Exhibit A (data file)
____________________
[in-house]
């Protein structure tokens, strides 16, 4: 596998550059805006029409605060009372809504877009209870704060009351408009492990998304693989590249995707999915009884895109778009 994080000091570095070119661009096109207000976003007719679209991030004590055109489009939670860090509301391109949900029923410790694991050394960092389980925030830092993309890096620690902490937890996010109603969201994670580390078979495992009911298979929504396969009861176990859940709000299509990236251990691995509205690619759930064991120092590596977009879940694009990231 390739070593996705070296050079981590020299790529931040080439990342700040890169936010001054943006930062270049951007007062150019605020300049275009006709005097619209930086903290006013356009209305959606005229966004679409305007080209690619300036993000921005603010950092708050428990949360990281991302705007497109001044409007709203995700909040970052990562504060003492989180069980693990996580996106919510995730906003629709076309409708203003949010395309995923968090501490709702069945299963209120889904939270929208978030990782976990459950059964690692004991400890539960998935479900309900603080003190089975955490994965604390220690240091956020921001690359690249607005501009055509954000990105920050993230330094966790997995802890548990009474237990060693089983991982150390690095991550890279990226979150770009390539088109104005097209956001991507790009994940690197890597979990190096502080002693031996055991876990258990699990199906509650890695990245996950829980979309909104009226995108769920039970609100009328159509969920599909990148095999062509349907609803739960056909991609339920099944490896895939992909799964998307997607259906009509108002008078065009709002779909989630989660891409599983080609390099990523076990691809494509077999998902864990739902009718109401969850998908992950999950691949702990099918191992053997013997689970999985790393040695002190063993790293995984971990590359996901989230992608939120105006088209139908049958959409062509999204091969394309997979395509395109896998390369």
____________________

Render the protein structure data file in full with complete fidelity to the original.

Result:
[in-house]
């Protein structure tokens, strides 16, 4: 596998550059805006029409605060009372809504877009209870704060009351408009492990998304693989590249995707999915009884895109778009 994080000091570095070119661009096109207000976003007719679209991030004590055109489009939670860090509301391109949900029923410790694991050394960092389980925030830092993309890096620690902490937890996010109603969201994670580390078979495992009911298979929504396969009861176990859940709000299509990236251990691995509205690619759930064991120092590596977009879940694009990231 390739070593996705070296050079981590020299790529931040080439990342700040890169936010001054943006930062270049951007007062150019605020300049275009006709005097619209930086903290006013356009209305959606005229966004679409305007080209690619300036993000921005603010950092708050428990949360990281991302705007497109001044409007709203995700909040970052990562504060003492989180069980693990996580996106919510995730906003629709076309409708203003949010395309995923968090501490709702069945299963209120889904939270929208978030990782976990459950059964690692004991400890539960998935479900309900603080003190089975955490994965604390220690240091956020921001690359690249607005501009055509954000990105920050993230330094966790997995802890548990009474237990060693089983991982150390690095991550890279990226979150770009390539088109104005097209956001991507790009994940690197890597979990190096502080002693031996055991876990258990699990199906509650890695990245996950829980979309909104009226995108769920039970609100009328159509969920599909990148095999062509349907609803739960056909991609339920099944490896895939992909799964998307997607259906009509108002008078065009709002779909989630989660891409599983080609390099990523076990691809494509077999998902864990739902009718109401969850998908992950999950691949702990099918191992053997013997689970999985790393040695002190063993790293995984971990590359996901989230992608939120105006088209139908049958959409062509999204091969394309997979395509395109896998390369």